Keloid scars: Self-care
How to prevent a keloid
If you have keloid-prone skin, you cannot always prevent a keloid. By taking precautions, you may reduce your risk of getting a keloid.
Here are four common causes of keloids and what dermatologists say can prevent (or at least reduce the size of) a keloid.
Ear piercing: The ear is a common place to get a keloid. If you or blood relatives have had a keloid, you may develop a keloid after piercing any part of your ear. The best way to prevent a keloid is to skip getting a piercing on any part of your ears.
If you still want to try a piercing, here’s what can help reduce your risk of developing a keloid on your ear.
Pay close attention to your ears after getting a new piercing. If you notice the skin on an earlobe start to thicken, you may be able to prevent a keloid if you act quickly. At the first sign of thickening, immediately remove the earring and start wearing a pressure earring instead.
This girl developed a keloid after getting her ears pierced
She may have prevented this keloid if she had worn a pressure earring immediately after she noticed her skin start to thicken.
You’ll find pressure earrings available online.
To get the best results from a pressure earring, you must start wearing it as soon as the skin starts to thicken, and you must wear it for at least 12 (and preferably 20) hours a day for 4 to 6 months.
Because you cannot wear another earring under a pressure earring, a new piercing may close. Dermatologists caution against getting your ears pierced again. You may develop another keloid.
Tattoo, body piercing, or cosmetic procedure: These all injure the skin, which means you could develop a keloid afterward if you’re prone to getting keloids. The best way to prevent a keloid is to skip the body art and cosmetic procedures.
If you have your heart set on getting one, here’s what can help.
Try a test spot first. To test a tattoo, piercing, or procedure, start small. For example, if you want a tattoo or body piercing, start by getting a small tattoo or one body piercing.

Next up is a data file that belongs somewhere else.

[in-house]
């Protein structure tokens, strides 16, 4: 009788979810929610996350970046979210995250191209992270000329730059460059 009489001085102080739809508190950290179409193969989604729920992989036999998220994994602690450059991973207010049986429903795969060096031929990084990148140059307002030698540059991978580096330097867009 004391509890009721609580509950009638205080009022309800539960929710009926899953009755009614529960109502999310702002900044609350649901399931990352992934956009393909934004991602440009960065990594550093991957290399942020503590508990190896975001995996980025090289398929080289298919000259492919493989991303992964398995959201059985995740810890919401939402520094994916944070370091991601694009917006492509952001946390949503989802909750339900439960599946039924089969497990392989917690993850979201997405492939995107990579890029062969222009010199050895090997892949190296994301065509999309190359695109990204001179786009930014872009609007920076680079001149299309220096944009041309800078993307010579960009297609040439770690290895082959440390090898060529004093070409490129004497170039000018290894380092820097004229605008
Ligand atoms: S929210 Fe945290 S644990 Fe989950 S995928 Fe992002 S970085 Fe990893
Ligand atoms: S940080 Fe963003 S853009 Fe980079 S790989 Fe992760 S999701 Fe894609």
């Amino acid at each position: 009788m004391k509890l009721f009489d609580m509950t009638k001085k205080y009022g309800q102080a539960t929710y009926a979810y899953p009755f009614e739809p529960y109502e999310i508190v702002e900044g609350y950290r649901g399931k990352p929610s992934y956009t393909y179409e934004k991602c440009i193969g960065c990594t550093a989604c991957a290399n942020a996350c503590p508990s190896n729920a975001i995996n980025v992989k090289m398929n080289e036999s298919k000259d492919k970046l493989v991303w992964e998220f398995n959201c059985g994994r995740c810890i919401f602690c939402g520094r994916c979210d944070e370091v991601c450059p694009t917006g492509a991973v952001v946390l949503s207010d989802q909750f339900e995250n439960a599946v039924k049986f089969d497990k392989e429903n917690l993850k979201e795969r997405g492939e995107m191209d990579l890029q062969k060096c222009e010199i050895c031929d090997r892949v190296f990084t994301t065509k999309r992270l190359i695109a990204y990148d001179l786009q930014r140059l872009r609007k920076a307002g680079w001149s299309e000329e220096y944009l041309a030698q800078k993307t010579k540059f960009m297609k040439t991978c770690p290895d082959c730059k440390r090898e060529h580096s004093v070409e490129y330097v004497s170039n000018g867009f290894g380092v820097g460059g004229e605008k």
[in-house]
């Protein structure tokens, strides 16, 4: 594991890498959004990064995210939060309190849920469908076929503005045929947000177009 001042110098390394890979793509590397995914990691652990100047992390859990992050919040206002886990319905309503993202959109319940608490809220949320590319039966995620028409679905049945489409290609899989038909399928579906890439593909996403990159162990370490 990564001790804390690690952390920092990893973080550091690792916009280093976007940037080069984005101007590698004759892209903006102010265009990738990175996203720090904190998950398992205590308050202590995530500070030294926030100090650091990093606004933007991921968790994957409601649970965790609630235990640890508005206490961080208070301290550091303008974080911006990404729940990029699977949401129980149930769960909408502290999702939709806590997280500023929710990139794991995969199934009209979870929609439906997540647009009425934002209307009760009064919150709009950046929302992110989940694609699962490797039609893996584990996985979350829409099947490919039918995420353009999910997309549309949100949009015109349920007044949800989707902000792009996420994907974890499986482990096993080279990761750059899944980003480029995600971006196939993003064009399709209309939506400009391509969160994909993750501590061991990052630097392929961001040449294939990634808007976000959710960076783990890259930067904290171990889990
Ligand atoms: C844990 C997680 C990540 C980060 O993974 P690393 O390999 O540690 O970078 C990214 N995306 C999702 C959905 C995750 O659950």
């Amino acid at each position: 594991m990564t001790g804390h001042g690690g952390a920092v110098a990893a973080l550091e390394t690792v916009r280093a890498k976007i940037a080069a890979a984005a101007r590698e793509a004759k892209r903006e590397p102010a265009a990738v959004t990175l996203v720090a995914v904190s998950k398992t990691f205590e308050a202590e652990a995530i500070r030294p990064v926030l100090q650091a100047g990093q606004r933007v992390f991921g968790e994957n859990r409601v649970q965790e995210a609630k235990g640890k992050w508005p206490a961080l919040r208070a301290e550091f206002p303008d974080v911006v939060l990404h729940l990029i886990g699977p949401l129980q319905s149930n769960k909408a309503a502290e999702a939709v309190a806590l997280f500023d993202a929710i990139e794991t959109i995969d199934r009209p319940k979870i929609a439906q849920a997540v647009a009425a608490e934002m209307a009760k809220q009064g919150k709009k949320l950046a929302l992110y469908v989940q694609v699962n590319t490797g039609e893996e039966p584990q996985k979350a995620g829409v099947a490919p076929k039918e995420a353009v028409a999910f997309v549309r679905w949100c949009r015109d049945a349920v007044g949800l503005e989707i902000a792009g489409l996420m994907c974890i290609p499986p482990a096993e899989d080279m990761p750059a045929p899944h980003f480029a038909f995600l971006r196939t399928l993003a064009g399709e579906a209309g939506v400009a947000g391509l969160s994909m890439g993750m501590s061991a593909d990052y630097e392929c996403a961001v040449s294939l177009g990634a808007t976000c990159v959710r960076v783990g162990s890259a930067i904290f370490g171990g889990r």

If you’re concerned that a cosmetic procedure may cause a keloid, tell your dermatologist or other doctor who will perform the procedure. Your dermatologist may recommend another treatment option or try a test spot.
By starting small, you can watch for thickening skin. This is the first sign of a keloid.
If the skin in the test area starts to thicken, you want to start wearing a pressure earring or pressure garment immediately. Pressure can prevent the thickening skin from turning into a keloid.
To be effective, you need to start with the pressure as soon as you notice thickening skin. A dermatologist can fit you with a pressure garment or earring. Adding another keloid treatment like injections of corticosteroids may also help.
Surgery, including dental surgery: A keloid can develop on your skin or inside your mouth. When you need surgery, here’s what can reduce your risk of developing a keloid:
- Tell your surgeon before the surgery that you or a blood relative develop keloids. Your surgeon may be able to take precautions that can reduce your risk of developing a keloid. Having keloid treatment after surgery can also help.